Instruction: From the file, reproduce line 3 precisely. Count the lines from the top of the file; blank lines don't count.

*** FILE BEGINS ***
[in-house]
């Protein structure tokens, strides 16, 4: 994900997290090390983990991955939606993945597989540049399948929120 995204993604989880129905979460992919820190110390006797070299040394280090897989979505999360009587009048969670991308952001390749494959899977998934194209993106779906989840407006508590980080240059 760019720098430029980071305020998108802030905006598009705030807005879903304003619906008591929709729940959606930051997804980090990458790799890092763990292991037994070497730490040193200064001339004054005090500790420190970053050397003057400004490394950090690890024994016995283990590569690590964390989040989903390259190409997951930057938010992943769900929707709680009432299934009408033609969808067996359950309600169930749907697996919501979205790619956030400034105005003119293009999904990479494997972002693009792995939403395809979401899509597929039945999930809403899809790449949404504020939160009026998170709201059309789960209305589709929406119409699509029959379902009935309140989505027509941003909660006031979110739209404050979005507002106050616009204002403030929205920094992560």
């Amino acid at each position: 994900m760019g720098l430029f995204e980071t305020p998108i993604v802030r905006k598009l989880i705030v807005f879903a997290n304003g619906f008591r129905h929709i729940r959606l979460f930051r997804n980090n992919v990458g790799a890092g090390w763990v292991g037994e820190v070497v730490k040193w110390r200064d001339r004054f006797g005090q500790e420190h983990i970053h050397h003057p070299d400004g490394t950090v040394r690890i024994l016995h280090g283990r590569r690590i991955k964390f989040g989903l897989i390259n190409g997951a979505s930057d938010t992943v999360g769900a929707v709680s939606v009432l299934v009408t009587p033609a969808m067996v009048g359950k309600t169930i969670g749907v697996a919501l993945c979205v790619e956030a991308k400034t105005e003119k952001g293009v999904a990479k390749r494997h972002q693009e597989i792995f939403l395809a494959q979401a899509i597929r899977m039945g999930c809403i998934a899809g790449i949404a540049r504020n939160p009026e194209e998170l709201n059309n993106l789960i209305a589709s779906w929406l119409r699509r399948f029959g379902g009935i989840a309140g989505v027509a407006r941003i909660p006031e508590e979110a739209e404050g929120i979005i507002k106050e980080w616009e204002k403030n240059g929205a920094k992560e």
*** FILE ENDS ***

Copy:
């Amino acid at each position: 994900m760019g720098l430029f995204e980071t305020p998108i993604v802030r905006k598009l989880i705030v807005f879903a997290n304003g619906f008591r129905h929709i729940r959606l979460f930051r997804n980090n992919v990458g790799a890092g090390w763990v292991g037994e820190v070497v730490k040193w110390r200064d001339r004054f006797g005090q500790e420190h983990i970053h050397h003057p070299d400004g490394t950090v040394r690890i024994l016995h280090g283990r590569r690590i991955k964390f989040g989903l897989i390259n190409g997951a979505s930057d938010t992943v999360g769900a929707v709680s939606v009432l299934v009408t009587p033609a969808m067996v009048g359950k309600t169930i969670g749907v697996a919501l993945c979205v790619e956030a991308k400034t105005e003119k952001g293009v999904a990479k390749r494997h972002q693009e597989i792995f939403l395809a494959q979401a899509i597929r899977m039945g999930c809403i998934a899809g790449i949404a540049r504020n939160p009026e194209e998170l709201n059309n993106l789960i209305a589709s779906w929406l119409r699509r399948f029959g379902g009935i989840a309140g989505v027509a407006r941003i909660p006031e508590e979110a739209e404050g929120i979005i507002k106050e980080w616009e204002k403030n240059g929205a920094k992560e």